Soldiers are trained to observe a number of golden rules.  One of these is never to point a weapon at anyone or any creature unless you intend to kill them.  I had no intention of killing that young boy and I felt disappointed that we might stoop to such low tactics.  Now I know there may be some sage-like commentators who read this account who find justification for bullying a five year-old by shoving a weapon in his face quite acceptable.  To them I say we are all entitled to have our own set of principles and traumatising a child just out of nappies is not one of mine.  And indeed there may be a situation where I might agree this type of interrogation method would be acceptable, but this was not one of them.  I have been present during a number of interrogations including electric-shock via wind-up telephone and waterboarding.  It is not pleasant to witness or take part in unless you are a psychopath.

My thoughts are that this whole mission was badly planned and poorly executed.  Piss-poor briefings and even worse inter-service co-ordination.  I still do not know to this day who arranged for Sappers to be involved but one thing is very clear and that is that it was not very well thought-out.  Chris may well have known the background to the mission but I was the mushroom.  I don’t like being a mushroom especially when asked to take a life.

In times of conflict there are indeed many shades of grey and I will leave you with the following three scenarios to think about while you ponder lawful and unlawful orders and my actions:

“Shoot that boy”
“Shoot that boy who’s handcuffed and unarmed”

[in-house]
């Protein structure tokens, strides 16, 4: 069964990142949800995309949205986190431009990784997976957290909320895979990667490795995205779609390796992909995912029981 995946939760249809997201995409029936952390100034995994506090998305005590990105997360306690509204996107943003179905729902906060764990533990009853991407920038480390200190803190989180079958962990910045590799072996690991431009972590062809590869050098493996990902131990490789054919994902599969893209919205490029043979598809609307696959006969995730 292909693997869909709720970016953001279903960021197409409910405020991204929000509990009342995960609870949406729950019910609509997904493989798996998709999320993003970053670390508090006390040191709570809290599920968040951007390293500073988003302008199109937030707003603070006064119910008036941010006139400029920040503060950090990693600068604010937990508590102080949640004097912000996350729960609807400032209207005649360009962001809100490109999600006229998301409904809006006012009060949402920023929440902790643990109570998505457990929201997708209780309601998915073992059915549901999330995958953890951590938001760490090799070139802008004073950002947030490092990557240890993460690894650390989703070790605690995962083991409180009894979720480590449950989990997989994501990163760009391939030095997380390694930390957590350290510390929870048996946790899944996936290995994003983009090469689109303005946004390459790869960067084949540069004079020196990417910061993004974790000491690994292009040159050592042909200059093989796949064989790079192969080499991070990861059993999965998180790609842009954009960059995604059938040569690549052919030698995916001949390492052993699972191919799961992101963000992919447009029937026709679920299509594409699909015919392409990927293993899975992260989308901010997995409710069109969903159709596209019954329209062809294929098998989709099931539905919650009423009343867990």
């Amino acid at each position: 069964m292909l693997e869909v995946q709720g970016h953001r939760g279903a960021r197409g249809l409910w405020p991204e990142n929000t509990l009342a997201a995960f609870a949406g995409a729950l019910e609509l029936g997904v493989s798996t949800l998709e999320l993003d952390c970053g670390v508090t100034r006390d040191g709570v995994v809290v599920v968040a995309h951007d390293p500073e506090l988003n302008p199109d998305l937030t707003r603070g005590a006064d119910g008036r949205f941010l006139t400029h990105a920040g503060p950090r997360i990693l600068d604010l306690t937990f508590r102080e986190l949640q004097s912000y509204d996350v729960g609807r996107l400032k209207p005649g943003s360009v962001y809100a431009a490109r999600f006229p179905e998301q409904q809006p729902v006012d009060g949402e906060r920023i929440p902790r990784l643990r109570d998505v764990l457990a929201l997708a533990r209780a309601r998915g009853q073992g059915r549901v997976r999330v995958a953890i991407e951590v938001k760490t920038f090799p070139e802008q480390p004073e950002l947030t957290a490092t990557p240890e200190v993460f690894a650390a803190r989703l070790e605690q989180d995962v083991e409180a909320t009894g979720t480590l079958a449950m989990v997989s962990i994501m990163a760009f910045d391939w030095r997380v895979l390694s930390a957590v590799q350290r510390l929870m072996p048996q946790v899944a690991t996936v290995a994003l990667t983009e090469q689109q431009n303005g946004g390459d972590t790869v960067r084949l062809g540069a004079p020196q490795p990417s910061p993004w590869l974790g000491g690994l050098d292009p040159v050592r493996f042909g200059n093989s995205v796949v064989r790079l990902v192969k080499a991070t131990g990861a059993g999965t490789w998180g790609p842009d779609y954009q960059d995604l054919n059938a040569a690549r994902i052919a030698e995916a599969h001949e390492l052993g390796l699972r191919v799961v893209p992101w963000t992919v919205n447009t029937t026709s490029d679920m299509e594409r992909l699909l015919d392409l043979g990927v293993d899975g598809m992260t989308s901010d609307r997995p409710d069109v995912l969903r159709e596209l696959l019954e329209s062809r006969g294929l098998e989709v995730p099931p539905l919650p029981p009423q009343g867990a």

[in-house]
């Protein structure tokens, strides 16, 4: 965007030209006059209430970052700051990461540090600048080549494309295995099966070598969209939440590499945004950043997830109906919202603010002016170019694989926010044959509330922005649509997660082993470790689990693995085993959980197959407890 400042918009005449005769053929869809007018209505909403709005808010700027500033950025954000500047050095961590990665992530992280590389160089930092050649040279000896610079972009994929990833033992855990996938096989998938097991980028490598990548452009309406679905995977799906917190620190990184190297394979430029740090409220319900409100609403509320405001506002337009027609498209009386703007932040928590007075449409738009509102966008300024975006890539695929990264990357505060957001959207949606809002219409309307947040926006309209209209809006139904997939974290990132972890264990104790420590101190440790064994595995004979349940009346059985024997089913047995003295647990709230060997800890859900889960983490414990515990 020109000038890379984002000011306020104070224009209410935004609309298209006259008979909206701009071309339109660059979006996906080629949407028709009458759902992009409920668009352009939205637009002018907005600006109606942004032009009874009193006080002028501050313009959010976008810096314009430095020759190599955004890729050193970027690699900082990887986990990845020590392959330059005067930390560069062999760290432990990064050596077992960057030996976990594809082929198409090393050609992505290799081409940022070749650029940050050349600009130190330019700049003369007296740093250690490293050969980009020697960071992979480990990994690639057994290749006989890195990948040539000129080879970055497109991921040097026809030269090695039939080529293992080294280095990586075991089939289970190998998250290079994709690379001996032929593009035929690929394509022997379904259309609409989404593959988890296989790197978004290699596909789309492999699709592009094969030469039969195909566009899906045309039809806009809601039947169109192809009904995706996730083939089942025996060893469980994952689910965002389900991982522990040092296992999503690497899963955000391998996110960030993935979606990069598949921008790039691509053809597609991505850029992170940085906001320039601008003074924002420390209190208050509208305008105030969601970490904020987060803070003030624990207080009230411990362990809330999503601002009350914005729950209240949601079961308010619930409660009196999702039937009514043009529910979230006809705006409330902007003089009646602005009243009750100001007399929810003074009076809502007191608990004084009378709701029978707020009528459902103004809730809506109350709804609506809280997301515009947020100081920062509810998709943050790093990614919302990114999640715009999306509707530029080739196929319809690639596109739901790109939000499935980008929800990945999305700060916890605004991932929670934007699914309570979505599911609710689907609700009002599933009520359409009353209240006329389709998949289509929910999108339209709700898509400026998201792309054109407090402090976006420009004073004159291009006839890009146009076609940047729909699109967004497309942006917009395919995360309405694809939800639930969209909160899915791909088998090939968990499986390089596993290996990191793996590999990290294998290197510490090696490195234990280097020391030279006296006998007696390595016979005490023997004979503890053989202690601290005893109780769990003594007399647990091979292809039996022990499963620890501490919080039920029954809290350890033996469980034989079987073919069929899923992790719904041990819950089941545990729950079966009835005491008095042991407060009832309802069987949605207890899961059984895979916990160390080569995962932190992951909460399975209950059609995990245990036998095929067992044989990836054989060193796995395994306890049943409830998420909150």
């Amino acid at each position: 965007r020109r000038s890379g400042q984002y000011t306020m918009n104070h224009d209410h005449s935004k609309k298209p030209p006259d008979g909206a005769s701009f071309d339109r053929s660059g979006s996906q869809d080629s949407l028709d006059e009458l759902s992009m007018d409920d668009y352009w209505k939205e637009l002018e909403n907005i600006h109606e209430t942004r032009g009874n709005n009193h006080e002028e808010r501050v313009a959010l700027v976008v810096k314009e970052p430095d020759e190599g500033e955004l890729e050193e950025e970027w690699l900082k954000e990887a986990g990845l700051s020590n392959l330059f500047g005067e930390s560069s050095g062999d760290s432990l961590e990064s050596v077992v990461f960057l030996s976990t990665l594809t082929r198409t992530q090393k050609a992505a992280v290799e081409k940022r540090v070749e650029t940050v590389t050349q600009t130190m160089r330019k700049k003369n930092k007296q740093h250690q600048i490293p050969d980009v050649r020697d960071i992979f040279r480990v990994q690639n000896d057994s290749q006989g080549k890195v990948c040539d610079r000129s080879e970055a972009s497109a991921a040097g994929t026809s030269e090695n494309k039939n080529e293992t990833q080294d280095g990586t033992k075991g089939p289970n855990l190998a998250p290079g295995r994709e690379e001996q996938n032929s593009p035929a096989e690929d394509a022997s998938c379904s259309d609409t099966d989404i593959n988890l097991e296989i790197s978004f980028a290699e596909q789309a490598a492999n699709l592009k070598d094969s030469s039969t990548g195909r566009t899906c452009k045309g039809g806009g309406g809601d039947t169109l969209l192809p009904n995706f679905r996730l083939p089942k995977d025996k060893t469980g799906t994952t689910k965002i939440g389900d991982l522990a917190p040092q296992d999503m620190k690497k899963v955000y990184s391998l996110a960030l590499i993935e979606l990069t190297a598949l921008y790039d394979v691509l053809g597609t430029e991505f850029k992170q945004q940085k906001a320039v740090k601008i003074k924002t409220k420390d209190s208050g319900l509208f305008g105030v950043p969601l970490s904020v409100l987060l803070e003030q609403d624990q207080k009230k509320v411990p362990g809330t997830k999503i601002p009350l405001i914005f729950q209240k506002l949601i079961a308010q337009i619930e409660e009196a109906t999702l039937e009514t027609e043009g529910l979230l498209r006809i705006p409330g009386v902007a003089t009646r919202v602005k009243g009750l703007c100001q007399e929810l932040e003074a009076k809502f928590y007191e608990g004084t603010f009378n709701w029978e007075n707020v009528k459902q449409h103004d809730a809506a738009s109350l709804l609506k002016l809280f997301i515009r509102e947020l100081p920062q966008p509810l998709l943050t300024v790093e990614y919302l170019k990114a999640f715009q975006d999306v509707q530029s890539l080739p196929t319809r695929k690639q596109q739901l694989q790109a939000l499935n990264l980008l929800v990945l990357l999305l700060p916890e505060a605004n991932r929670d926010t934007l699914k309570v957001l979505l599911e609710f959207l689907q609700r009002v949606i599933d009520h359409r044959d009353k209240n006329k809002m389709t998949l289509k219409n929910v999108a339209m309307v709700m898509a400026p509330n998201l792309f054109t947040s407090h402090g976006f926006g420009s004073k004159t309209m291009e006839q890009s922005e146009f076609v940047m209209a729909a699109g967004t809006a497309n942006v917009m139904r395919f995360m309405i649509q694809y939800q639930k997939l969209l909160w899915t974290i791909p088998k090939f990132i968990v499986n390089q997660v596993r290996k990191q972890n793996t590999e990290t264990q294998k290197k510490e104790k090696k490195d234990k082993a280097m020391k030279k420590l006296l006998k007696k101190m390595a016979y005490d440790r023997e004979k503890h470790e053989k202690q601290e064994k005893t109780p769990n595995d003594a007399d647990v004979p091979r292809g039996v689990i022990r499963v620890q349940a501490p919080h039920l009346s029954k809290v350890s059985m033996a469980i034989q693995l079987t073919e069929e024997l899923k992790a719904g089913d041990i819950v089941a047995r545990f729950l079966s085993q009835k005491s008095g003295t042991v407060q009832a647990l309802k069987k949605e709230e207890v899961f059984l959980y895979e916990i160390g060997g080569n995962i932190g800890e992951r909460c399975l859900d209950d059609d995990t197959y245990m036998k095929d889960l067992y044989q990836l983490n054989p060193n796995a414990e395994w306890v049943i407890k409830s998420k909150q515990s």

“Shoot that boy who’s about to fire an RPG”

Ultimately, it’s not whether or not I thought the order given to me was illegal or unlawful, it’s whether my military superiors(and courts) thought the order was illegal or unlawful.

So do you obey, or do you not obey? Military personnel disobey orders at their own risk, as I did.

They also obey orders at their own risk.

Strangely enough I never heard another whisper about this mission.  No reprimands and no questions.  In fact I was promoted soon afterwards.  This makes me think it was unauthorised and arranged without the authority of my Commanding Officer at the time.  A “jolly” thought up by a couple of cowboys that could have ended very badly indeed.

Please also have a look at my website dedicated to Rhodesian and South African Military Engineers.  Join us on the forums by using the following link:


© Mark Richard Craig and Fatfox9’s Blog, 2009-2016. Unauthorised use and/or duplication of this material without express and written permission from this blog’s author and/or owner is strictly prohibited.

14 Responses to “An Unlawful Order………Part 2”

  1. Tom Waugh said

    Great storytelling Mark. I enjoyed reading your thought processes during this event.

  2. michaelvan said

    Salute you. Respect

  3. Ray Farrell said

    An excellent read Mark, thanks. The MDC, (and I’m sure all Western disciplinary codes as well as common law) clearly states, in one of its contraventions: “Disobeying a LAWFUL command” (own accentuation). If a command is not unlawful and you carry it out you are guilty of a crime.
    Great post again Mark!

  4. Brilliant telling, Craig! If it wasn’t Rhodesia, I would have asked you to add it to War In Angola as well! 😉

  5. don said

    Good story again thanks Mark.

  6. fatfox9 said

    Thanks Don……

  7. Thanks; I enjoy these entries, they often make me think – and that’s no bad thing..

  8. troyxx81 said

    very interesting read. The other thing of course if you had threatened the boy (or if another villager had been shot, say), whatever political feelings those folks had before would probably have morphed into solid support for the Communist side. A lesson the Americans for example had trouble learning during the Vietnam war.

  9. fatfox9 said

    Very true…….thank you troyxx81